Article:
Themes in World Archaeology

Module titleThemes in World Archaeology
Module codeARC1010
Academic year2020/1
Module staff

Miss Malene Lauritsen (Convenor)

Dr Gillian Juleff (Convenor)

Duration: Term123
Duration: Weeks


Number students taking module (anticipated)


Description - summary of the module content

Module description

What developments shaped human history and how are they manifested in the Archaeological record? This module will explore major overarching patterns of human behaviour and social change, from the earliest evidence for tool-making, through the emergences of cities and complex societies, to the global configurations of the colonial and post-colonial era. Using examples and case studies from across the world, the module will introduce the archaeological evidence that has elucidated these patterns, including many key sites, projects and archaeologists. 

Module aims - intentions of the module

  • The module introduces you to the major recurrent themes that form the foundation of archaeological research and archaeology's contribution to understanding human and social development.

Intended Learning Outcomes (ILOs)

ILO: Module-specific skills

On successfully completing the module you will be able to...

  • 1. Develop an awareness of global patterns in Archaeology
  • 2. Become familiar with many major archaeological sites and projects
  • 3. Develop an understanding of how the syntheses and interpretation of archaeological evidence can inform thematic debates

ILO: Discipline-specific skills

On successfully completing the module you will be able to...

  • 4. Assimilate a basic understanding of the chronology and character of human development
  • 5. Appreciate the role archaeology plays in understanding human and social development

ILO: Personal and key skills

On successfully completing the module you will be able to...

  • 6. Research a topic using a reading list and assimilate data from given sources
  • 7. Develop basic academic and library skills
  • 8. Learn how to reference in Harvard style
  • 9. Meet deadlines, manage their own time; contribute to group work and class discussions

Syllabus plan

Syllabus plan

Whilst the content may vary from year to year, it is envisioned that it will cover some or all of the following topics:

  • Becoming and being human
  • Hunter-gatherer lifeways and societies
  • Domestication, pastoralism and the origins of agriculture
  • Settlement and beginnings of urbanisation
  • Belief systems, ritual and burial practices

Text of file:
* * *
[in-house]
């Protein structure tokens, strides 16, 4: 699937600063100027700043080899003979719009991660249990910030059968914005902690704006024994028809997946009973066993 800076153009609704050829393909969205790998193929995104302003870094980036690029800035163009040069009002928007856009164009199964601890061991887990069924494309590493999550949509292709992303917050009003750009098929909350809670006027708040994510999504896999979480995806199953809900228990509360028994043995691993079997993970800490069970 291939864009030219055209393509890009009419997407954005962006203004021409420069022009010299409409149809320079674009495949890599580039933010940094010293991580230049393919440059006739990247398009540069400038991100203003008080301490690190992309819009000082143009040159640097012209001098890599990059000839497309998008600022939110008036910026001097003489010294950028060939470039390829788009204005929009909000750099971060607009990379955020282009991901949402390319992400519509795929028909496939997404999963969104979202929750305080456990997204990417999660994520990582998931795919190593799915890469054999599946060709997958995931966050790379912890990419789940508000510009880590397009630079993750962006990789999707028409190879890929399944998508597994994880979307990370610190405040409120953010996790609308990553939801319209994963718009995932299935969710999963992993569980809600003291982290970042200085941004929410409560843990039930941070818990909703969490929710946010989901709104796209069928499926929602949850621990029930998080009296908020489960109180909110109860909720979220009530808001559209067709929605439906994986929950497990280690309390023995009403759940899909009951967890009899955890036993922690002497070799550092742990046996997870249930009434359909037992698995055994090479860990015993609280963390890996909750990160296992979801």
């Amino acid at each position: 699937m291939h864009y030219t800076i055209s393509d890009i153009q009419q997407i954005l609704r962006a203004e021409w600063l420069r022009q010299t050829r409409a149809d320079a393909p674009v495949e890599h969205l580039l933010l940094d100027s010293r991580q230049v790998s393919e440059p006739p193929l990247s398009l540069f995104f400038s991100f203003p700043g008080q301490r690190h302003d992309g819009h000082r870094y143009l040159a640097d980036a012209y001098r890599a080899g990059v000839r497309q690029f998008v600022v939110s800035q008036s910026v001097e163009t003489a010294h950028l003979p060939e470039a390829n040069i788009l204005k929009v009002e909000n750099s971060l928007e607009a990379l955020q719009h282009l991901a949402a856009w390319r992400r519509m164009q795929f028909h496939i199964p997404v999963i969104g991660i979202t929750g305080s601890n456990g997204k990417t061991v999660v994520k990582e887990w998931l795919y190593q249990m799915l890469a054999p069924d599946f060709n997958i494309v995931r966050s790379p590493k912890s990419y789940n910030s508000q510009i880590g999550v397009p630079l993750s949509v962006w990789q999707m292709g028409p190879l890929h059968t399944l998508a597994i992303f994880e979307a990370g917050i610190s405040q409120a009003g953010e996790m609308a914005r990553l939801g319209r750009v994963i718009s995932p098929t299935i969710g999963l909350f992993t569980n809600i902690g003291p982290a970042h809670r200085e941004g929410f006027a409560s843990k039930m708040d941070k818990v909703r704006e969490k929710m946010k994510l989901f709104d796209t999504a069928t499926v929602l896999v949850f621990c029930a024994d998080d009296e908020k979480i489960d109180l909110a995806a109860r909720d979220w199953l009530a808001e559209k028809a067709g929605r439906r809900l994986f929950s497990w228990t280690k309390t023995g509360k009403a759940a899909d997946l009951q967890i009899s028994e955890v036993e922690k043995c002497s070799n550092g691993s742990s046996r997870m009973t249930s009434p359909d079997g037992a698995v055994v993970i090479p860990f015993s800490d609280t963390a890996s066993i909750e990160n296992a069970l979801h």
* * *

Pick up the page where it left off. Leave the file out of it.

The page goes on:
• Technology, trade and economy
  • Social complexity: why and how societies develop, thrive and decline

Learning and teaching

Learning activities and teaching methods (given in hours of study time)

Scheduled Learning and Teaching ActivitiesGuided independent studyPlacement / study abroad

Details of learning activities and teaching methods

CategoryHours of study timeDescription
Scheduled learning and teaching1111 x 1 hour theme-based online presentations
Scheduled learning and teaching28 x 0.5 hour theme-based online introductions
Scheduled learning and teaching24 x 0.5 hour online study skills presentations
Scheduled learning and teaching7Guided theme-based discussion forums
Guided independent study126Guided independent study, including reading, research and preparation for classes, presentation and assignments


Formative assessment

Form of assessmentSize of the assessment (eg length / duration)ILOs assessedFeedback method
Essay500 words1-4Written feedback

Summative assessment (% of credit)

CourseworkWritten examsPractical exams

Details of summative assessment

Form of assessment% of creditSize of the assessment (eg length / duration)ILOs assessedFeedback method
Essay601500 words1-8Written feedback
Examination (electronic)401.5 hours1-5Factual examination


Details of re-assessment (where required by referral or deferral)

Original form of assessmentForm of re-assessmentILOs re-assessedTimescale for re-assessment
Essay2000 word essay1-8Referral/Deferral period
Examination (electronic)Examination (electronic)1-5Referral/Deferral period

Re-assessment notes

Deferral – if you miss an assessment for certificated reasons judged acceptable by the Mitigation Committee, you will normally be either deferred in the assessment or an extension may be granted. The mark given for a re-assessment taken as a result of deferral will not be capped and will be treated as it would be if it were your first attempt at the assessment.

Referral – if you have failed the module overall (i.e. a final overall module mark of less than 40%) you will be required to submit a further assessment as necessary. If you are successful on referral, your overall module mark will be capped at 40%.


Indicative learning resources - Basic reading

  • Bogucki, P. 1999: The Origins of Human Society, Oxford: Blackwell.
  • Cunliffe, B. (ed.) 1994: Prehistoric Europe, Oxford: Oxford University Press.
  • Darvill, T. 2010: Prehistoric Britain, Routledge
  • Fagan, B.M. 1998: People of the Earth (9th edition). London: Pearson.
  • Scarre, C. (ed.) 2005: The Human Past: World Prehistory & the Development of Human Societies (2nd Edition). London: Thames and Hudson.
  • Renfrew, C and Bahn, P. (2014). The Cambridge World Prehistory, Cambridge UP.

Indicative learning resources - Web based and electronic resources

Module has an active ELE page

Key words search

Archaeology, Themes, World

Credit value15
Module ECTS


Module pre-requisites


Module co-requisites


NQF level (module)


Available as distance learning?


Origin date


Last revision date